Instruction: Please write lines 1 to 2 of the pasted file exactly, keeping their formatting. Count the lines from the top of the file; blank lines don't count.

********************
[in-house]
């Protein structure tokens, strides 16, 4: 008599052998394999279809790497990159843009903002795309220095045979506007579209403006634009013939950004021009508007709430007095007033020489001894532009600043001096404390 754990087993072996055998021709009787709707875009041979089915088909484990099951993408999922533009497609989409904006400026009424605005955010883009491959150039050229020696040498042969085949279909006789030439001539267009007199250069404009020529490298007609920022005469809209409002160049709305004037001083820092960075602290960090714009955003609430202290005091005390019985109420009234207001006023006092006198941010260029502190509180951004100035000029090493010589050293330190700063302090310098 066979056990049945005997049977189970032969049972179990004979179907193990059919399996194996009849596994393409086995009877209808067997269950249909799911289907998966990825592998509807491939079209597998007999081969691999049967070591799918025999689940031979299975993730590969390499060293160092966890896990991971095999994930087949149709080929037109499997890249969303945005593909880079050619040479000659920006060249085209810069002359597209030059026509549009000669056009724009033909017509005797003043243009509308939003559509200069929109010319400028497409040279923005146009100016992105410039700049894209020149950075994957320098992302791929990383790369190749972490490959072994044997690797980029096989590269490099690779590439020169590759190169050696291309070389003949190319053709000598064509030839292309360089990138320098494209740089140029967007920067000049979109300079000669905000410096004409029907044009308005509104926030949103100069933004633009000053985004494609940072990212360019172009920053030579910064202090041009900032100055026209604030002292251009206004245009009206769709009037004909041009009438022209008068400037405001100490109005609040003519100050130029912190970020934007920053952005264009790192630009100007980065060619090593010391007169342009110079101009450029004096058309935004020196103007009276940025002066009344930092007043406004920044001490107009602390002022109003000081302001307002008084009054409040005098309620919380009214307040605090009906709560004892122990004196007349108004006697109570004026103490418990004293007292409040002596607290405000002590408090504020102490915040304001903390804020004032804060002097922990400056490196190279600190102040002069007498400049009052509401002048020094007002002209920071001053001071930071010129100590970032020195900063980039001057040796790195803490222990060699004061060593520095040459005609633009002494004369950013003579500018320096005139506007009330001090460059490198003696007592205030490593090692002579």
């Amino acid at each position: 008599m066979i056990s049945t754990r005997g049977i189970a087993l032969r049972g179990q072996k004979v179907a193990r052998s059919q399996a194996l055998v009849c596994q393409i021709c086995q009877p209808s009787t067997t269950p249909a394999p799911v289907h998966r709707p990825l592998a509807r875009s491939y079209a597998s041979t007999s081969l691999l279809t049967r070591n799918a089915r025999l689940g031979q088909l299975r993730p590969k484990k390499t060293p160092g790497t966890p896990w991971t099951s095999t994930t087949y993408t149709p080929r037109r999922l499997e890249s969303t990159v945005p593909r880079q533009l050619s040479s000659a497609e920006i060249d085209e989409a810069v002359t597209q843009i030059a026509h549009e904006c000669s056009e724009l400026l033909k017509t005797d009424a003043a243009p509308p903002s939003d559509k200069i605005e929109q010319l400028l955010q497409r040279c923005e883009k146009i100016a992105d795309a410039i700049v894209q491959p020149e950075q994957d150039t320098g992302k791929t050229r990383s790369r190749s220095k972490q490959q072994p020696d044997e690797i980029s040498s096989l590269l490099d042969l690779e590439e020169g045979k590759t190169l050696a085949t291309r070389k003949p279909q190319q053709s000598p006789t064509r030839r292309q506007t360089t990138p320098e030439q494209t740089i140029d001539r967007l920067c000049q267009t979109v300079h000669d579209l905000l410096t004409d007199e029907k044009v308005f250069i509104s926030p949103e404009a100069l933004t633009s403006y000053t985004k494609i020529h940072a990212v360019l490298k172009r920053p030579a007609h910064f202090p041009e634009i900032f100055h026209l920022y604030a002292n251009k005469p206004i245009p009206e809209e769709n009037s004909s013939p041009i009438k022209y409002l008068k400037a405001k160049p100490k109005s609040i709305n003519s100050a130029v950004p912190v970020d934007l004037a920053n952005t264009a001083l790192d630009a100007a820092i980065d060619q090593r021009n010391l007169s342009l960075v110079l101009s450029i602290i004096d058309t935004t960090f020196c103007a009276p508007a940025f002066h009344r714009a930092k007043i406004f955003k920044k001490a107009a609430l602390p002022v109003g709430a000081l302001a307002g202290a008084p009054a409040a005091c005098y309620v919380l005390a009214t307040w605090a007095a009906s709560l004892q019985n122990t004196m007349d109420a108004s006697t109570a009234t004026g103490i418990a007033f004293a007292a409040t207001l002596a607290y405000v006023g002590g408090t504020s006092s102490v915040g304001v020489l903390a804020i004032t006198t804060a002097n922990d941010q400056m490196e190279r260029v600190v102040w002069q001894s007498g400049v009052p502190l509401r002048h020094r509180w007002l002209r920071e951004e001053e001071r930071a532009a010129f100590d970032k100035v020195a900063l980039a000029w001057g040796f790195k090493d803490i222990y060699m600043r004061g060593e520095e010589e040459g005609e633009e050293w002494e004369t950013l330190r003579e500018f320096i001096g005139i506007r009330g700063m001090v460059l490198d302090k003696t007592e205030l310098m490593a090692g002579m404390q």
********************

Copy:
[in-house]
């Protein structure tokens, strides 16, 4: 008599052998394999279809790497990159843009903002795309220095045979506007579209403006634009013939950004021009508007709430007095007033020489001894532009600043001096404390 754990087993072996055998021709009787709707875009041979089915088909484990099951993408999922533009497609989409904006400026009424605005955010883009491959150039050229020696040498042969085949279909006789030439001539267009007199250069404009020529490298007609920022005469809209409002160049709305004037001083820092960075602290960090714009955003609430202290005091005390019985109420009234207001006023006092006198941010260029502190509180951004100035000029090493010589050293330190700063302090310098 066979056990049945005997049977189970032969049972179990004979179907193990059919399996194996009849596994393409086995009877209808067997269950249909799911289907998966990825592998509807491939079209597998007999081969691999049967070591799918025999689940031979299975993730590969390499060293160092966890896990991971095999994930087949149709080929037109499997890249969303945005593909880079050619040479000659920006060249085209810069002359597209030059026509549009000669056009724009033909017509005797003043243009509308939003559509200069929109010319400028497409040279923005146009100016992105410039700049894209020149950075994957320098992302791929990383790369190749972490490959072994044997690797980029096989590269490099690779590439020169590759190169050696291309070389003949190319053709000598064509030839292309360089990138320098494209740089140029967007920067000049979109300079000669905000410096004409029907044009308005509104926030949103100069933004633009000053985004494609940072990212360019172009920053030579910064202090041009900032100055026209604030002292251009206004245009009206769709009037004909041009009438022209008068400037405001100490109005609040003519100050130029912190970020934007920053952005264009790192630009100007980065060619090593010391007169342009110079101009450029004096058309935004020196103007009276940025002066009344930092007043406004920044001490107009602390002022109003000081302001307002008084009054409040005098309620919380009214307040605090009906709560004892122990004196007349108004006697109570004026103490418990004293007292409040002596607290405000002590408090504020102490915040304001903390804020004032804060002097922990400056490196190279600190102040002069007498400049009052509401002048020094007002002209920071001053001071930071010129100590970032020195900063980039001057040796790195803490222990060699004061060593520095040459005609633009002494004369950013003579500018320096005139506007009330001090460059490198003696007592205030490593090692002579």